In the wake of falls at successive Happy Valley meetings, we’ve had questions asked by readers about jockey liability when riders are injured in falls where another jockey has been blamed for the incident.

Last week’s fall, happily, did not result in a serious injury to Matthew Chadwick in the race won by Nash Rawiller on Wayfoong Vinnie, for which Rawiller was later found guilty of careless riding and banned for six meetings.

But note that the highly experienced Rawiller was found guilty at the subsequent inquiry, indicating that he did not plead guilty, and contrast that with Chad Schofield pleading guilty over the fall of Dashing King, which left Jack Wong Ho-nam with a fractured ankle and Umberto Rispoli with knee ligament damage that is likely to keep him out of the saddle for some considerable time.

Readers have asked if litigation could be pursued by one of the injured riders – who have lost their income – against a rider who has admitted to causing the fall, which surely makes it easier to make a case stick later on.

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The answer is yes, but not in a way that we might have expected or the way which was once the case. As we understand it, the injured rider does not sue another rider nowadays but in fact would sue the insurance company of the jockey at fault. No payment would come out of the pocket of the guilty rider.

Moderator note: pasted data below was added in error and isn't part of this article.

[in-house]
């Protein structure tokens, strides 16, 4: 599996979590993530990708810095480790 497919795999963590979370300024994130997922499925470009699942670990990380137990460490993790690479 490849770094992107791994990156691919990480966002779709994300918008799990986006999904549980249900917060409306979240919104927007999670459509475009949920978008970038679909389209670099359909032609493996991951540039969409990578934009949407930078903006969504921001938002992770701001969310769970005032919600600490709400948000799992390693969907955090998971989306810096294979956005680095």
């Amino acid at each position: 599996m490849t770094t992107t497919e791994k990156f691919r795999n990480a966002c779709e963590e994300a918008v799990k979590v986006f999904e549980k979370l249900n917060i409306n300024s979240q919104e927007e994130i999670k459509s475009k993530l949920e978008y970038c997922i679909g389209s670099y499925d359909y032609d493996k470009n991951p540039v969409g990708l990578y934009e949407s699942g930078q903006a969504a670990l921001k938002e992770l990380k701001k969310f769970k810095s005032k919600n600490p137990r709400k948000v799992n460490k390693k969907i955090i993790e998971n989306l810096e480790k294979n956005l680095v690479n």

There have even been rumours of cases where the fallen rider was very badly injured, legal action was taken and, to simplify the outcome and speed the settlement of compensation, the one culpable did everything possible to proclaim who was to blame.

While it is never a good idea to plead guilty (in pretty much most life scenarios, but note to Hong Kong-based jockeys: due to the penalty structure in place here, there is no discount from your suspension for pleading guilty as you might find in other jurisdictions) that plea by Schofield isn’t going to come back to bite him later in a court somewhere.

Of course, it will keep biting him in another way as it is one more in a series of careless riding bans and that poor record was the reason why he finished with eight meetings from a charge that normally carries a two or three day penalty.

It’s an area where Schofield would be the first to admit he needs to clean up his act – for safety reasons as well as the brake it puts on his progress and success – but we’d have to rebuff anyone questioning his suitability for Hong Kong.

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Many top class jockeys have had modest disciplinary records as young riders, a certain percentage never got much better as they got older and riders of all levels and experience still played a role in falls all their careers. It goes with the competitive territory and scratch the surface of any successful jockey and there are some proper offences there.

And the level of carelessness in this case was low – the consequential effects were serious, but the actual carelessness was not, it was common garden-variety carelessness which you almost see every race and it draws no real attention until there’s a fall. A couple of days here, a reprimand there but a fall brings an outcry.

Now, we can hear people saying “yes, but if I drive my car badly and people get hurt then it’s a greater crime and must receive a stronger punishment than if no-one is hurt.” Quite true but in those circumstances, you’ll also be charged with a more serious crime.